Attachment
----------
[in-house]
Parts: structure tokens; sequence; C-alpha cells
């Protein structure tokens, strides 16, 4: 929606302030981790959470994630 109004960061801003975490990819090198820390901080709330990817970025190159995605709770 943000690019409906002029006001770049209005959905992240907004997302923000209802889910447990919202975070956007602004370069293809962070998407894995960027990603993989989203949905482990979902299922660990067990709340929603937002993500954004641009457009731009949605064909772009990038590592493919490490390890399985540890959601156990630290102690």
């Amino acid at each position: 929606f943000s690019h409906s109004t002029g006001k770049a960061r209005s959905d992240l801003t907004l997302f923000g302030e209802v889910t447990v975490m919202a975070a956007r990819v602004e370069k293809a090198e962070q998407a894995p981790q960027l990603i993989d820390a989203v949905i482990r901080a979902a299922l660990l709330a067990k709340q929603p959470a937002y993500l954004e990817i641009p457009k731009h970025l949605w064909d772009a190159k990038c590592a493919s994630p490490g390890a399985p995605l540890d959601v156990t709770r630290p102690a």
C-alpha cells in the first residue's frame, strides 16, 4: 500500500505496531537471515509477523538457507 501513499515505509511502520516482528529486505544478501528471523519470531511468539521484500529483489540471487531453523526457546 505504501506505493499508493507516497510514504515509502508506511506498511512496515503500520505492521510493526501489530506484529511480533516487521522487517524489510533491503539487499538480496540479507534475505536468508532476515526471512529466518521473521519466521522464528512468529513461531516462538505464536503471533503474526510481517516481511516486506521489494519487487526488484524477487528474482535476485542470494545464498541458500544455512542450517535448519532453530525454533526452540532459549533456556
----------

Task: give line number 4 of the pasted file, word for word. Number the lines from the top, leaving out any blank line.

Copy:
């Amino acid at each position: 929606f943000s690019h409906s109004t002029g006001k770049a960061r209005s959905d992240l801003t907004l997302f923000g302030e209802v889910t447990v975490m919202a975070a956007r990819v602004e370069k293809a090198e962070q998407a894995p981790q960027l990603i993989d820390a989203v949905i482990r901080a979902a299922l660990l709330a067990k709340q929603p959470a937002y993500l954004e990817i641009p457009k731009h970025l949605w064909d772009a190159k990038c590592a493919s994630p490490g390890a399985p995605l540890d959601v156990t709770r630290p102690a």